You might not think much of the honey you squeeze into your tea, but according to Lindsay Collins, host and creator of Effin B Radio, “good honey has a distinct sense of place and reflects where it comes from the way a well-made wine or high-quality oyster would.” In fact, different honey varietals can have flavor profiles as distinct “as a Pinot noir and a Chardonnay” says Camille Kaplan of Oregon-based Old Blue Raw Honey. So to find the best honeys, we spoke with beekeepers, food writers, and chefs for the best versions to use for any occasion. Note: All the experts recommend experimenting with different varietals to differentiate and appreciate your favorite. (Tom Wilk, head beekeeper and vice-president of Wilk Apiary, for instance, prefers buckwheat honey for its molasses taste, while Kaplan likes clary sage honey for its strong floral notes.)
The best honey for everyday use
Jerrelle Guy, author of Black Girl Baking, recommends this “sweet, full-bodied” honey as an “everyday go-to.” While it is not single origin (the honey is processed in a facility that sources from many different beekeepers), its affordable price point means you don’t have to feel bad about using it liberally while cooking. Collins also suggests always having a workhorse honey in your pantry because “if you’re cooking with honey it usually puts a pretty significant dent in your stash so I don’t use the super special, raw, local stuff because it’s a waste to throw such a nuanced and delicate product with lots of other ingredients.”
Best honey for baking
“Dr. Pescia’s bees make this special honey from nectar gathered from the chestnut blossoms that grow in the rolling hills of Chianti. The earthy flavor — dark, dusty, even a little bitter — is an unforgettable match” for most desserts says Natasha Pickowicz, executive pastry chef at Café Altro Paradiso and Flora Bar. Pescia practices a type of “nomadic beekeeping” in which he transports his hives to specific areas seasonally to produce monofloral honey.
Meadowfoam Honey “has developed something of a cult following in the last few decades” for its marshmallow and vanilla flavor that is “hard to believe until you try it,” says Kaplan. While it is available nationally, almost all meadowfoam honey is produced in Oregon’s Willamette Valley. “We harvest our meadowfoam honey during or immediately following the bloom, so it is particularly intensely flavored compared to other meadowfoam honey harvested later in the season after the bees have foraged for some mild Northwest blackberry nectar.”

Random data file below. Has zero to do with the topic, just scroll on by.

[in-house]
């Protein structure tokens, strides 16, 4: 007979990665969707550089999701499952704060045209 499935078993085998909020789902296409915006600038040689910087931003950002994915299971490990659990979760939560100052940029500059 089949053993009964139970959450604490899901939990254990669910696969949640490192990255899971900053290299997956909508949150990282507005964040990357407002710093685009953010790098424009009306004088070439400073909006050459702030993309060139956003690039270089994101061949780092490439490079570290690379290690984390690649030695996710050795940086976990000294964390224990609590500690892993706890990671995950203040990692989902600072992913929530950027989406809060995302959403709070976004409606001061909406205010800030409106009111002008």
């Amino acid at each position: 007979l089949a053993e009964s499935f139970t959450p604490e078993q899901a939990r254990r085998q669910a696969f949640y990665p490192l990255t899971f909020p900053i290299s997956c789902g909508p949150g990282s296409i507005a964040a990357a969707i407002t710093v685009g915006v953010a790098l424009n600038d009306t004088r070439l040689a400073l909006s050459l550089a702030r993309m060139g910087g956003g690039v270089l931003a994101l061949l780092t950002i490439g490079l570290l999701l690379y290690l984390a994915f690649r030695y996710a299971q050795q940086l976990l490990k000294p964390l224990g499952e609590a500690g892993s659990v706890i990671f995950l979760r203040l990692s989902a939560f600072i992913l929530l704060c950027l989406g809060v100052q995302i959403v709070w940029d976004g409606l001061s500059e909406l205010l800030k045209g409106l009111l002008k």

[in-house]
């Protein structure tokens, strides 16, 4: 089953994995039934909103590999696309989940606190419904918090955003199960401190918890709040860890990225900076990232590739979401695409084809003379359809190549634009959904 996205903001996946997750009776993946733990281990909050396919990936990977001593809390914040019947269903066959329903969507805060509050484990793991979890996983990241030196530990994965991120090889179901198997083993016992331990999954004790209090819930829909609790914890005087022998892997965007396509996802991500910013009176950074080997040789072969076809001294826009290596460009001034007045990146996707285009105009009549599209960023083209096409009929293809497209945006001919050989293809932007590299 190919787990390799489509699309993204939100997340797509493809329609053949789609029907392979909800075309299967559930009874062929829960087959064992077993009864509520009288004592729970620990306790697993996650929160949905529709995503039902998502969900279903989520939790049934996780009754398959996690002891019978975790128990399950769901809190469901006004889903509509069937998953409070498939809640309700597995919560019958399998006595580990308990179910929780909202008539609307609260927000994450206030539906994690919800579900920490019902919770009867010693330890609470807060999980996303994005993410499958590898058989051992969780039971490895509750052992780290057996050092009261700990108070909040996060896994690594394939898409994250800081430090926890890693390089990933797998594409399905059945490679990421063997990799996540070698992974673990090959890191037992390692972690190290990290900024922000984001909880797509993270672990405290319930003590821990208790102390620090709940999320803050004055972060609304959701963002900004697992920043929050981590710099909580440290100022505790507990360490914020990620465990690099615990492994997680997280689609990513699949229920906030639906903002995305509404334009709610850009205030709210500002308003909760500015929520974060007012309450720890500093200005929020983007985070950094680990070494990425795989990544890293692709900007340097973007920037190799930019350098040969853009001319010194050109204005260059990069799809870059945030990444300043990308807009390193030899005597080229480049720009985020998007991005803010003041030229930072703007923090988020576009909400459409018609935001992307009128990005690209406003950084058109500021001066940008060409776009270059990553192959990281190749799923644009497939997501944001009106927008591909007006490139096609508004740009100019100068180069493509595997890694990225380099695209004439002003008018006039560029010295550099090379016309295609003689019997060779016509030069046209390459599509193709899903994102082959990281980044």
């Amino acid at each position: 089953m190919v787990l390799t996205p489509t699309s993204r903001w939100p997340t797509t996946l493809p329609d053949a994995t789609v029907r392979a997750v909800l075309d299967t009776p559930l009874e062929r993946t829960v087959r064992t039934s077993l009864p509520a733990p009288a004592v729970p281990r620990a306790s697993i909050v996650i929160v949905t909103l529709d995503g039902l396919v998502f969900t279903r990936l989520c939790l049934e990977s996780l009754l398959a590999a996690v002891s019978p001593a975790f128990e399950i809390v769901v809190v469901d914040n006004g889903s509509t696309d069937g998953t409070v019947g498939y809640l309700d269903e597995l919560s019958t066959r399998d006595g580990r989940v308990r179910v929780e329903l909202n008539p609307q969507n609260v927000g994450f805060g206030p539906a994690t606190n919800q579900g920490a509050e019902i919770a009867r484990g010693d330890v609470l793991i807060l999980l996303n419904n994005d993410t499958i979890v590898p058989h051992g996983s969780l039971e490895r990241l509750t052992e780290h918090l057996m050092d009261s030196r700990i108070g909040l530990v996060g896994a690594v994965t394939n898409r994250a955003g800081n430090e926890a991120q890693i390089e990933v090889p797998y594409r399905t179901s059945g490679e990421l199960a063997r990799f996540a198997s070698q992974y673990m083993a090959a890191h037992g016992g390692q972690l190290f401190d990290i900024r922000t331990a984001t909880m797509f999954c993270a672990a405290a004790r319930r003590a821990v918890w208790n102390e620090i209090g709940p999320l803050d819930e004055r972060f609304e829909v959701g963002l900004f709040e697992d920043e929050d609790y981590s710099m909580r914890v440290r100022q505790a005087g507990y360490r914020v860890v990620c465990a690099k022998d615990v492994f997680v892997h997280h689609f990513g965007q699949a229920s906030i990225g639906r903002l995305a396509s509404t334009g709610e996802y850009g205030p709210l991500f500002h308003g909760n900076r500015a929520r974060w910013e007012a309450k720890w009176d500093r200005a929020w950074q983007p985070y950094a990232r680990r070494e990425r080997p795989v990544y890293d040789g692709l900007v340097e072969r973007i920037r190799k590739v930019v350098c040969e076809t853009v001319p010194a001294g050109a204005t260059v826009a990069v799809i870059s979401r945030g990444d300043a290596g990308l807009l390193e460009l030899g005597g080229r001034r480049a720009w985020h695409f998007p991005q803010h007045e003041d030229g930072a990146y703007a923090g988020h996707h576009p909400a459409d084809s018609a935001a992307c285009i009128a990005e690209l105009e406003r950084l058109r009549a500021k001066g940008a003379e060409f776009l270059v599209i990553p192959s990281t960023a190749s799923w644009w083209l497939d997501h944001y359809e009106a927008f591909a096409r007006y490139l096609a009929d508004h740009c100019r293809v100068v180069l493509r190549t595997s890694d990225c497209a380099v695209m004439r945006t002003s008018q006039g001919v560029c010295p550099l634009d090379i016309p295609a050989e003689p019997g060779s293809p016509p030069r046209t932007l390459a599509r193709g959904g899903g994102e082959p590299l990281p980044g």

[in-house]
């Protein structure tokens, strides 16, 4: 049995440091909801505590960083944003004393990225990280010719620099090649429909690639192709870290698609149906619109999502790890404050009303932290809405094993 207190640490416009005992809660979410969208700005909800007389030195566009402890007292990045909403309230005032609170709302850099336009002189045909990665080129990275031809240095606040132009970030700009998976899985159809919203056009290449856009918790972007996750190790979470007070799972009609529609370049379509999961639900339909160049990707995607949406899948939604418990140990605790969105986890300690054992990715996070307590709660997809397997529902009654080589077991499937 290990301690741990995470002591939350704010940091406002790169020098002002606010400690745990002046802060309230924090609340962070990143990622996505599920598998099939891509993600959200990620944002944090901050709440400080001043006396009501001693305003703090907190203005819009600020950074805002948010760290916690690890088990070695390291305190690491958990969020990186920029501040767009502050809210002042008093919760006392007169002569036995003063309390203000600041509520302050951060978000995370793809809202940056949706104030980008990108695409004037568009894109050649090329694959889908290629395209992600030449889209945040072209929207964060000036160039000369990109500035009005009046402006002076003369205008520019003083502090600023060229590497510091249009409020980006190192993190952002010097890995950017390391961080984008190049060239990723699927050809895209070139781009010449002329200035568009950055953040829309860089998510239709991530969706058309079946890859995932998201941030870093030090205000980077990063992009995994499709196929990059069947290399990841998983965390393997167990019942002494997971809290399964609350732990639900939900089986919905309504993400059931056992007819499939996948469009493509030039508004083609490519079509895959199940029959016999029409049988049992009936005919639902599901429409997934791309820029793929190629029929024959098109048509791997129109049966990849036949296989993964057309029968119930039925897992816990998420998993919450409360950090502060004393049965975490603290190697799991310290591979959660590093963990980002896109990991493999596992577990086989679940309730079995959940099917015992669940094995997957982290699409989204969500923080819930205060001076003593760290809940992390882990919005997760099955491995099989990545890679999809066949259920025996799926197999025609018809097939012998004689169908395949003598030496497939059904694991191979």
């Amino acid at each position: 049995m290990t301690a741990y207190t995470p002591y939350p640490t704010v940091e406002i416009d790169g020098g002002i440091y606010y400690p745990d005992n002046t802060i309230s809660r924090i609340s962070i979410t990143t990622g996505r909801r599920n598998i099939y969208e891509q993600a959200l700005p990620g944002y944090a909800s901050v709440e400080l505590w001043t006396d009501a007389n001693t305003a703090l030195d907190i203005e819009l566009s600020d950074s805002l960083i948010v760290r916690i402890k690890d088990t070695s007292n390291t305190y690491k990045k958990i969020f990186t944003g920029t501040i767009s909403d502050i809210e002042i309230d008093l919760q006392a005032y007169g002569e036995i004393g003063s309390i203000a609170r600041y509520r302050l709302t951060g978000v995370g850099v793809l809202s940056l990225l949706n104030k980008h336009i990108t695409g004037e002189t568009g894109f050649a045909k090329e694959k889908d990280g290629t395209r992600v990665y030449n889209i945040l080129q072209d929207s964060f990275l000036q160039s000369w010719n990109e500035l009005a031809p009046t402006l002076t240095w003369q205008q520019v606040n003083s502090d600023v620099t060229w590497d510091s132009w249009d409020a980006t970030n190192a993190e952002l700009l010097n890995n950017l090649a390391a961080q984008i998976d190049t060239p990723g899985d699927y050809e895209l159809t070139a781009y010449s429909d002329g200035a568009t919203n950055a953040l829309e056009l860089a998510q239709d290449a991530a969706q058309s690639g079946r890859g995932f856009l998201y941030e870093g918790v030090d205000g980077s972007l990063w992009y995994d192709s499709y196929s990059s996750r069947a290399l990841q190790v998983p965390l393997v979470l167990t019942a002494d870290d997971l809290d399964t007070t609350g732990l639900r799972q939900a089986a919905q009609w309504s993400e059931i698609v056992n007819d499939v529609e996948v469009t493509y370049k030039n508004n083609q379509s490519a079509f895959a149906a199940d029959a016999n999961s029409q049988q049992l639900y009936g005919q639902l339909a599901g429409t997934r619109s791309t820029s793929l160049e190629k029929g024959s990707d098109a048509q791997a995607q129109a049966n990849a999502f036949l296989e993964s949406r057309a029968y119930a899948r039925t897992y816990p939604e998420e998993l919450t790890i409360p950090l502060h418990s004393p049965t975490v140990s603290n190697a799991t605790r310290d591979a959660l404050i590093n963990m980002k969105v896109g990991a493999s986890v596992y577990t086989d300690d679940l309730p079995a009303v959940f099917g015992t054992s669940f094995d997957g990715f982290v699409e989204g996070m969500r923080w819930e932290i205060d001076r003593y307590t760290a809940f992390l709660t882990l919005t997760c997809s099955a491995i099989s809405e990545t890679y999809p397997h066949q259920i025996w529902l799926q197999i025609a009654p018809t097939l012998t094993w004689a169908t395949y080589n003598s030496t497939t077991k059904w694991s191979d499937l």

Another ideal honey to use for baking is Mieli Thun French Honeysuckle Honey, which Le Bernardin’s executive pastry chef Thomas Raquel recommends because it “has a well-balanced floral and fragrant quality that still allows other ingredients to shine through.”
Best honey for finishing
Dolce Miele ai Fiori di Origano is produced in Northern Sicily in the province of Palermo on an organic farm at the base of the Madonie mountains. Scott Tacinelli and Angie Rito, chefs and owners of Don Angie, describe it as having a “delicate floral flavor from the oregano that sets it apart from other honey and makes it a perfect accompaniment for young sheep’s milk cheeses.”
Simonis also loves Tupelo honey for “it’s earthy, rich” flavor and “beautiful, golden amber color.” Tupelo trees typically grow in swampy areas in Florida and Georgia, and the honey they produce is sometimes referred to as “swamp honey.”
Food writer and author of the cookbook, Indian-ish, Priya Krishna, recommends Mike’s Hot Honey for its balance of sweet and heat that “gives you the complexity of the honey itself, but with a subtle yet effective kick.” The chili-infused honey is “a good finishing condiment to drizzle on anything from buttered biscuits to salty pizza,” adds Jerrelle Guy. Mike’s Hot Honey is made from wildflower honey harvested in Jefferson County in upstate New York from a variety of local hives.
Collins was first introduced to acacia honey while working at Per Se where it was used to “as an elegant way to finish desserts table-side or to garnish a decadent savory dish.” This “delicate, floral, and ultra-nuanced honey” should be a pale shade of champagne. “I use it at home to adorn a hunk of fancy blue cheese or as the sole companion to a bowl of fresh figs,” says Collins. Acacia honey is produced by bees who pollinate in Black Locust trees or False Acacia trees and can be found anywhere from Hungary to the United States.
Best medicinal honey
This honey is made from a mix of honey, pollen, propolis, and royal jelly. “Be warned — it’s funky,” says Julia Sherman, author of Salad for President, but “it’s the first thing I reach for when I have an inkling that I’m getting sick.” Andrew’s Honey sells a range of varietals, many of which are sourced from New York City rooftop hives.
Best honey sampler
Old Blue Raw Honey doesn’t “mix honey from different areas or times of the year, so you can truly taste the flavor that develops from specific seasonal nectar — poison oak, wild blackberry, clary sage. I recommend buying more than one at a time to really enjoy the distinct flavor profiles,” says Sherman. This sampler includes 16 8-ounce bottles — six different early- to late-season wildflower honey, four different main-season wild blackberry honey, and six different Willamette Valley crop honey — as well as a honey flavor and aroma wheel produced by the UC Davis Honey and Pollination Center.
This flight, from Florida-based apiary Honey Hutch, includes tupelo, wildflower, and galberry honey.
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